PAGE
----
What Team Trump describes as 'fake news' is often true

White House Press Secretary Sarah Huckabee Sanders holds the daily briefing at the White House, September 12, 2017.
White House Press Secretary Sarah Huckabee Sanders holds the daily briefing at the White House, September 12, 2017.

Nearly two weeks ago, the New York Times  reported that Donald Trump was poised to make significant changes to his legal defense team. A day later, the president accused the newspaper of having "purposely" publishing "a false story."

We now know that the president has reached out to two high-profile D.C. attorneys, neither of whom joined Trump's team, while hiring two Fox News personalities to help with his legal defense. The latest head of his team of attorneys resigned yesterday.

In other words, the president's denial wasn't true.

Also this month, NBC News, citing five sources, reported that the White House "is preparing to replace H.R. McMaster as national security adviser." Politico published this item later that day.

The Trump administration batted down a new report on Thursday that national security adviser H.R. McMaster could be on his way out, with President Donald Trump telling a spokesman for the National Security Council that the article was "fake news.""I was just with President Trump and H.R. McMaster in the Oval Office," the spokesman, Michael Anton, said in a statement provided to pool reporters. "President Trump said that the NBC News story is 'fake news,' and told McMaster that he is doing a great job."Raj Shah, the White House principal deputy press secretary, also cast doubt on reports of McMaster's looming departure, telling pool reporters that the administration often dealt with "rumor and innuendo about senior administration officials."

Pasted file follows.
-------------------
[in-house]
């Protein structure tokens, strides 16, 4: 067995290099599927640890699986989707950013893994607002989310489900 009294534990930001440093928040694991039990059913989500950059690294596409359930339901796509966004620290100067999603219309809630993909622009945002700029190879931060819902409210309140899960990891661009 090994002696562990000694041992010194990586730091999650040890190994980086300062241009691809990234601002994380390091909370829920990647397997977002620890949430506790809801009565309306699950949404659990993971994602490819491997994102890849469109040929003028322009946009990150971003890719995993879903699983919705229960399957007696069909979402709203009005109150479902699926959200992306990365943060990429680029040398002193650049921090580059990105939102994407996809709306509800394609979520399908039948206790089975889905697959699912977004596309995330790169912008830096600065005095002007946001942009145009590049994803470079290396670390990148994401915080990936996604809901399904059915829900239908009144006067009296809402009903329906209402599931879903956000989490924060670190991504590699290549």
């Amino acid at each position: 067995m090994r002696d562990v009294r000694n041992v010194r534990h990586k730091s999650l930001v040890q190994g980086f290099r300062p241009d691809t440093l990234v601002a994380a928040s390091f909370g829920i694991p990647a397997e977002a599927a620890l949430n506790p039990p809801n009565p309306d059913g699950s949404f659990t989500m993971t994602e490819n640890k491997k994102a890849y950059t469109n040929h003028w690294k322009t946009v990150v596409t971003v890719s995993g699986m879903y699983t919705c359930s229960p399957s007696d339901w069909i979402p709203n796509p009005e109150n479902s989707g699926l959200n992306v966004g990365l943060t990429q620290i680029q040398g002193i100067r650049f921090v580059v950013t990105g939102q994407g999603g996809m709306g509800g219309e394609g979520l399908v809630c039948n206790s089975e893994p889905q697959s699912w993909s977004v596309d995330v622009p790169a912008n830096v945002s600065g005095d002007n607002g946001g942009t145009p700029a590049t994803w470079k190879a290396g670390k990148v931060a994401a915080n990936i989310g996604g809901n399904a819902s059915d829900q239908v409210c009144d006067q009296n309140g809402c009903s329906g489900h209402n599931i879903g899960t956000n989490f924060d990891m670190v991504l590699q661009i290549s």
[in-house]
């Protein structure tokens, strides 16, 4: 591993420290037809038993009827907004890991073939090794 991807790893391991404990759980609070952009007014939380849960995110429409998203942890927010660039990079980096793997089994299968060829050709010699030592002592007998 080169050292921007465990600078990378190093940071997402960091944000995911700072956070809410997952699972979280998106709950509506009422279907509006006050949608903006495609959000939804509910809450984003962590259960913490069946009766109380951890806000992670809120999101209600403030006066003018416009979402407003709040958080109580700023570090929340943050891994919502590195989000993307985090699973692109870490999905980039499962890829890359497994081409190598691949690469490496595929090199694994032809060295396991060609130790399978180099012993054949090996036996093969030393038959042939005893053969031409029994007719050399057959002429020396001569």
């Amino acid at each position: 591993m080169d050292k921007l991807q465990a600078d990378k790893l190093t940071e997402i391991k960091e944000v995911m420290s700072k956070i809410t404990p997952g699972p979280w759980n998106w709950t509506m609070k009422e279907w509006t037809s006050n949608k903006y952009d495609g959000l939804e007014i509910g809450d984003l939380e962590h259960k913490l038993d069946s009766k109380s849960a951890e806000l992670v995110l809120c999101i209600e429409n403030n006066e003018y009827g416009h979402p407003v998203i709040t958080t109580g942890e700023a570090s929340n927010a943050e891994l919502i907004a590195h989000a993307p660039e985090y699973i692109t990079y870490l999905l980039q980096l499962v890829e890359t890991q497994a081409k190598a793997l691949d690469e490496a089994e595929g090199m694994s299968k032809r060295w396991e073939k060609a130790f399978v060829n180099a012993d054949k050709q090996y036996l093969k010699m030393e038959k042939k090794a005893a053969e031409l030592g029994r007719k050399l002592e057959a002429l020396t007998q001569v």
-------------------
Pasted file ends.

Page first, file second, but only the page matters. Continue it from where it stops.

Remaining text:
Just last week, White House Press Secretary Sarah Huckabee Sanders added that she'd just spoken to Trump and McMaster, explaining, "[C]ontrary to reports they have a good working relationship and there are no changes at the NSC."

Yesterday, meanwhile, Budget Director Mick Mulvaney stood at the White House podium and assured the nation that the president "looks forward to signing" the omnibus spending bill that passed Congress last night. This morning, Trump said the opposite -- and threatened to veto the measure.

My point is not that one should necessarily ignore literally everything the White House says. When Trump and/or one of his spokespersons praise Vladimir Putin, for example, it matters. When they threaten war with a foreign rival, we have to pay attention. When they defend white supremacists, no one should just look the other way.

But Team Trump frequently reminds us of one unmistakable truth: the White House is not a reliable source of accurate information, even about its own positions and plans.